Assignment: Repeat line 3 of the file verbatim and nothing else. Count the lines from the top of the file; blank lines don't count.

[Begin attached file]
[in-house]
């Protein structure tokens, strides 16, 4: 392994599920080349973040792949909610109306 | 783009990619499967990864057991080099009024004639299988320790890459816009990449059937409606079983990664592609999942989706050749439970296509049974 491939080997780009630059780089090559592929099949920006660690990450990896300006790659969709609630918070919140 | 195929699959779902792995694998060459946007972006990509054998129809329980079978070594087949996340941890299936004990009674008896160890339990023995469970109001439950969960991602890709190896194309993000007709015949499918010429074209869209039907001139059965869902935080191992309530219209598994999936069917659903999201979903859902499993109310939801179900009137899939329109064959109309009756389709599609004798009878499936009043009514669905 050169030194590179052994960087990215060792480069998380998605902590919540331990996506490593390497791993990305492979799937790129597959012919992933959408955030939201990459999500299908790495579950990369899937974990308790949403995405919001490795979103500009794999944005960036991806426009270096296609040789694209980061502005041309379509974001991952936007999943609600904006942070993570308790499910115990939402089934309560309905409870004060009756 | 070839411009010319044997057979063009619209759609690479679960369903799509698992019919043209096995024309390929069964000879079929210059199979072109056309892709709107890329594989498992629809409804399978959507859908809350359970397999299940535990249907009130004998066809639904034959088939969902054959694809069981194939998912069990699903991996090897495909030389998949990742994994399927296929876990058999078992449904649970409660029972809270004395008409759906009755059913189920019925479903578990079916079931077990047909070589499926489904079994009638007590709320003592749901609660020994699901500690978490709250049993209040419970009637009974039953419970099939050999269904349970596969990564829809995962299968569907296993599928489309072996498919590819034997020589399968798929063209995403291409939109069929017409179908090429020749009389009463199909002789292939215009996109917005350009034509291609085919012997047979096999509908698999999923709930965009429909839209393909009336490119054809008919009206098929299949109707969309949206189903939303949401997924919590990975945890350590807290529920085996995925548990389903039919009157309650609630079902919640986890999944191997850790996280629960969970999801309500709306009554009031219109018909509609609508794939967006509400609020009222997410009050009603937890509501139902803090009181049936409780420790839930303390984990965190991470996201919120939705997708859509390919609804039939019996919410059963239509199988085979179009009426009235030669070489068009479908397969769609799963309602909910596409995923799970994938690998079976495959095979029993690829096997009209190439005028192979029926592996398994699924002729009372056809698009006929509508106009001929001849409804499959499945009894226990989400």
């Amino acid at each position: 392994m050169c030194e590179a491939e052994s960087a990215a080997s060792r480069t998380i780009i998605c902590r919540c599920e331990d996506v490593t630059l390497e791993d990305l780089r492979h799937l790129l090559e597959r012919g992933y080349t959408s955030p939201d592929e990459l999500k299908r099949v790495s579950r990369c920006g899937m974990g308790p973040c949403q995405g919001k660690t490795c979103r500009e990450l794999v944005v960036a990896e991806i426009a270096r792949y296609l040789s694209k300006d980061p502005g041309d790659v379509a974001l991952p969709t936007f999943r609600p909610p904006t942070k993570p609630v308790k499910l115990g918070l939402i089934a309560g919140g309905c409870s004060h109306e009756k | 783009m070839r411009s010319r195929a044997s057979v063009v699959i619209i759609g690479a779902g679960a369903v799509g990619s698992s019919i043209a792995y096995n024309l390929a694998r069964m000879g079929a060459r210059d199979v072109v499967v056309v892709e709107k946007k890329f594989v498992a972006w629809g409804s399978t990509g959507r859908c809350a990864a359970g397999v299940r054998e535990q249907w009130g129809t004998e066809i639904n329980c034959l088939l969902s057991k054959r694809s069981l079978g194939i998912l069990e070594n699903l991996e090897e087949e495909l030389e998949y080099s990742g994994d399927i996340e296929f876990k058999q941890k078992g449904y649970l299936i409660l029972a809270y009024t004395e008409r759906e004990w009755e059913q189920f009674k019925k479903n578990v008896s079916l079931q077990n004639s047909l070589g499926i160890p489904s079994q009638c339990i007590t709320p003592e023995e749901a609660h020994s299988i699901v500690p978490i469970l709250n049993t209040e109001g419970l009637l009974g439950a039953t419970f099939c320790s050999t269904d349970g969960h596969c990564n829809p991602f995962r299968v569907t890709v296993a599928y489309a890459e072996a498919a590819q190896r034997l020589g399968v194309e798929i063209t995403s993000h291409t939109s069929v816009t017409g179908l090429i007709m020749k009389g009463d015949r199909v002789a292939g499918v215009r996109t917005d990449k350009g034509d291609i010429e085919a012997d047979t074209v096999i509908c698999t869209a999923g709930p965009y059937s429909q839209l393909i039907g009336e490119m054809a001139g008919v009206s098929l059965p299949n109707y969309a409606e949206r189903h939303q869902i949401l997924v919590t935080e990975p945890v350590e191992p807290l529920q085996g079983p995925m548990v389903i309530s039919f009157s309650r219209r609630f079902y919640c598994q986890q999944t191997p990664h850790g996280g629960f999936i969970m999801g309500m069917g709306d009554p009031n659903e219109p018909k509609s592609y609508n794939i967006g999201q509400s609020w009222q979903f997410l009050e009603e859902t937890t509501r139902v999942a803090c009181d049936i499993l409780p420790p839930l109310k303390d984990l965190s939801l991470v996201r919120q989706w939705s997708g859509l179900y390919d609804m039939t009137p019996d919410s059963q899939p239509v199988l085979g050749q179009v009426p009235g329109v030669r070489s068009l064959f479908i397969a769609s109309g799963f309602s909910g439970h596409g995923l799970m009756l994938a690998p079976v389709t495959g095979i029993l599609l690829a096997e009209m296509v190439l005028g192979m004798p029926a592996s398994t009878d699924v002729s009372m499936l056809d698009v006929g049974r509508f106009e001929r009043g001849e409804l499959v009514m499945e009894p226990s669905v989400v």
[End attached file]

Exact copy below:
């Amino acid at each position: 392994m050169c030194e590179a491939e052994s960087a990215a080997s060792r480069t998380i780009i998605c902590r919540c599920e331990d996506v490593t630059l390497e791993d990305l780089r492979h799937l790129l090559e597959r012919g992933y080349t959408s955030p939201d592929e990459l999500k299908r099949v790495s579950r990369c920006g899937m974990g308790p973040c949403q995405g919001k660690t490795c979103r500009e990450l794999v944005v960036a990896e991806i426009a270096r792949y296609l040789s694209k300006d980061p502005g041309d790659v379509a974001l991952p969709t936007f999943r609600p909610p904006t942070k993570p609630v308790k499910l115990g918070l939402i089934a309560g919140g309905c409870s004060h109306e009756k | 783009m070839r411009s010319r195929a044997s057979v063009v699959i619209i759609g690479a779902g679960a369903v799509g990619s698992s019919i043209a792995y096995n024309l390929a694998r069964m000879g079929a060459r210059d199979v072109v499967v056309v892709e709107k946007k890329f594989v498992a972006w629809g409804s399978t990509g959507r859908c809350a990864a359970g397999v299940r054998e535990q249907w009130g129809t004998e066809i639904n329980c034959l088939l969902s057991k054959r694809s069981l079978g194939i998912l069990e070594n699903l991996e090897e087949e495909l030389e998949y080099s990742g994994d399927i996340e296929f876990k058999q941890k078992g449904y649970l299936i409660l029972a809270y009024t004395e008409r759906e004990w009755e059913q189920f009674k019925k479903n578990v008896s079916l079931q077990n004639s047909l070589g499926i160890p489904s079994q009638c339990i007590t709320p003592e023995e749901a609660h020994s299988i699901v500690p978490i469970l709250n049993t209040e109001g419970l009637l009974g439950a039953t419970f099939c320790s050999t269904d349970g969960h596969c990564n829809p991602f995962r299968v569907t890709v296993a599928y489309a890459e072996a498919a590819q190896r034997l020589g399968v194309e798929i063209t995403s993000h291409t939109s069929v816009t017409g179908l090429i007709m020749k009389g009463d015949r199909v002789a292939g499918v215009r996109t917005d990449k350009g034509d291609i010429e085919a012997d047979t074209v096999i509908c698999t869209a999923g709930p965009y059937s429909q839209l393909i039907g009336e490119m054809a001139g008919v009206s098929l059965p299949n109707y969309a409606e949206r189903h939303q869902i949401l997924v919590t935080e990975p945890v350590e191992p807290l529920q085996g079983p995925m548990v389903i309530s039919f009157s309650r219209r609630f079902y919640c598994q986890q999944t191997p990664h850790g996280g629960f999936i969970m999801g309500m069917g709306d009554p009031n659903e219109p018909k509609s592609y609508n794939i967006g999201q509400s609020w009222q979903f997410l009050e009603e859902t937890t509501r139902v999942a803090c009181d049936i499993l409780p420790p839930l109310k303390d984990l965190s939801l991470v996201r919120q989706w939705s997708g859509l179900y390919d609804m039939t009137p019996d919410s059963q899939p239509v199988l085979g050749q179009v009426p009235g329109v030669r070489s068009l064959f479908i397969a769609s109309g799963f309602s909910g439970h596409g995923l799970m009756l994938a690998p079976v389709t495959g095979i029993l599609l690829a096997e009209m296509v190439l005028g192979m004798p029926a592996s398994t009878d699924v002729s009372m499936l056809d698009v006929g049974r509508f106009e001929r009043g001849e409804l499959v009514m499945e009894p226990s669905v989400v």